Holding, LLC, 2002 WL 534542, at *4-*7 (N.D. Ga.). Because this case is premised on
diversity jurisdiction, the Court looks to Georgia law to determine whether the exercise
of personal jurisdiction on an alter ego theory is appropriate. See Estate of Thomson ex
rel. Estate of Rakestraw v. Toyota Motor Corp. Worldwide, 545 F.3d 357, 362 (6th Cir.
2008) (looking to Ohio law in diversity case to see if alter ego theory of personal
jurisdiction was appropriate); Meier ex rel. Meier v. Sun Int’l Hotels, Ltd., 288 F.3d 1264,
1270-74 (11th Cir. 2002) (looking to Florida law in diversity case to determine whether
personal jurisdiction over parent based on subsidiary’s contacts was appropriate).
As discussed above, CHIS has failed to allege sufficient facts to meet the
second prong of the alter ego test and show a basis for disregarding the corporate form
of Peerless to hold LMGI and LMIC liable on an alter ego theory under Georgia law.
For the same reasons, CHIS has failed to allege sufficient facts to justify disregarding
Peerless’s corporate form to hold LMHC liable for Peerless’s alleged breach of contract.
See Yukon Partners, Inc. v. Lodge Keeper Grp., Inc., 258 Ga. App. 1, 6, 572 S.E.2d
647, 652 (2002) (plaintiff must show incorporation of the subsidiary “was a sham or that
it was used to defeat a public convenience, to justify wrong, protect fraud, defend crime,
or any other reason which in equity and good conscience would justify the disregard of
the corporate entities” to impute contacts for personal jurisdiction on an alter ego theory
(internal quotation marks and citation omitted)). Therefore, CHIS has failed to allege a
prima facie case of jurisdiction on an alter ego theory.
Though, as discussed below, the Court declines to defer ruling on the motion to
allow CHIS to engage in jurisdictional discovery, the Court recognizes that as CHIS
investigates its claims against Peerless, CHIS may be able to allege facts to support its
alter ego theory of personal jurisdiction.
b. Actual or Apparent Agency
CHIS has failed to allege a prima facie case of personal jurisdiction as to LMHC
based on a theory of actual or apparent agency for the same reasons it has failed to
state a claim based on actual or apparent agency against LMGI and LMIC. There are
no additional allegations in the complaint pertaining specifically to LMHC that would
suggest Peerless was its agent. Cf. Burgess v. Religious Tech. Ctr., Inc., 600 F. App’x
657, 660-61 (11th Cir. 2015) (holding plaintiff failed to establish agency relationship
under Georgia law and thus failed to establish personal jurisdiction under Georgia longarm statute).
c. Joint Venture
CHIS has also failed to allege a prima facie case of jurisdiction based on a theory
of joint venture as to LMHC for the same reasons, discussed above, that it has failed to
allege a theory of joint venture as to LMGI and LMIC. There are no allegations of a joint
undertaking or mutual control with respect to any of LMHC’s subsidiaries. Further,
under Georgia law it appears that the existence of a joint venture in and of itself is not
sufficient to impute jurisdictional contacts. Cf. Catholic Stewardship Consultants, Inc. v.
Ruotolo Assocs., Inc., 270 Ga App. 751, 756-7, 756 n.1, 608 S.E.2d ,1, 4-5, 4 n.1
3. Jurisdictional Discovery
In its response brief, CHIS requests that, should the Court deem its jurisdictional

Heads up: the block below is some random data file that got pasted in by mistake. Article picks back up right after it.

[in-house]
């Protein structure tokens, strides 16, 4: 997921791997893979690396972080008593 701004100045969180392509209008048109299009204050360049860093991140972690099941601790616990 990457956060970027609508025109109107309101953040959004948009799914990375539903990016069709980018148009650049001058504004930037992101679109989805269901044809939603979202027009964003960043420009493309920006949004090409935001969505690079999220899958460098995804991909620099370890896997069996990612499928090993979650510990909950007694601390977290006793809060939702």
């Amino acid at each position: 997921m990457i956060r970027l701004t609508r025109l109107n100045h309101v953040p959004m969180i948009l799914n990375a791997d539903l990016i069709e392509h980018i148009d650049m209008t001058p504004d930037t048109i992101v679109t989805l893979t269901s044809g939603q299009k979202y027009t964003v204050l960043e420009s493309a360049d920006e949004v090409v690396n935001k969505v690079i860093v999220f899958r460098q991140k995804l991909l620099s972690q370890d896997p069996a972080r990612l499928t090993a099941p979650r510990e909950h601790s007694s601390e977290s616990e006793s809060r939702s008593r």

allegations insufficient, it be allowed to conduct jurisdictional discovery. However, the
Court declines to allow jurisdictional discovery because CHIS has failed to allege a
prima facie case of personal jurisdiction over LMHC. See Cent. States, Se. & Sw.
Areas Pension Fund v. Reimer Express World Corp., 230 F.3d 934, 946-47 (7th Cir.
2000); McCarthy v. Yamaha Motor Mfg. Corp., 994 F. Supp. 2d 1318, 1328 (N.D. Ga.
2014) (“The McCarthys’ failure to establish a prima facie case for personal jurisdiction
and to provide examples of discovery requests they would propound means that they
have essentially asked for a jurisdictional fishing expedition, and the Court is not
required to allow such an expedition.”); Melech v. Life Ins. Co. of N. Am., 2011 WL
1047716, at *7 (S.D. Ala.) (“Plaintiff fails to offer proof that the CIGNA Defendants
exercised an unusually high degree of control over its subsidiary, or that the subsidiary
acted merely as an agent. Rather, Plaintiff merely hopes to prove CIGNA Defendants’
control with discovery.”); cf. Butler v. Sukhoi Co., 579 F.3d 1307, 1313-14 (11th Cir.
2009) (holding district court abused its discretion in allowing subject matter jurisdictional
discovery when plaintiff failed to allege prima facie case for subject matter jurisdiction
pursuant to an exception to the Foreign Sovereign Immunities Act in complaint).9
In Majd-Pour v. Georgiana Community Hospital, Inc., cited by CHIS in support of its request for
jurisdictional discovery, the Eleventh Circuit held it was an abuse of discretion for the district court to
dismiss the case for lack of subject matter jurisdiction without allowing for jurisdictional discovery and
noted the plaintiff’s attorney “protested that with discovery he could show the existence of jurisdiction.”
724 F.2d 901, 903 (11th Cir. 1984). The district court dismissed the case based on the plaintiff’s failure to
sufficiently establish subject matter jurisdiction at a hearing on a motion for a temporary restraining order
(“TRO”). Id. at 902-03. The Eleventh Circuit held that, while this correctly resulted in the denial of the
For the foregoing reasons, LMIC and LMGI’s motion to dismiss (Doc. 15) is
GRANTED, and LMHC’s motion to dismiss (Doc. 16) is GRANTED. The dismissals are
without prejudice. The Court declines to allow jurisdictional discovery.
SO ORDERED, this 13th day of July, 2015.
S/ Marc T. Treadwell
MARC T. TREADWELL
UNITED STATES DISTRICT COURT
TRO, the dismissal of the entire case was premature. Notably, the Eleventh Circuit clarified that the
district court’s dismissal was not based on any potential deficiencies in the allegations of the complaint
but, rather, only on the plaintiff’s failure to prove jurisdictional facts at the TRO hearing. Id. at 903 n.1.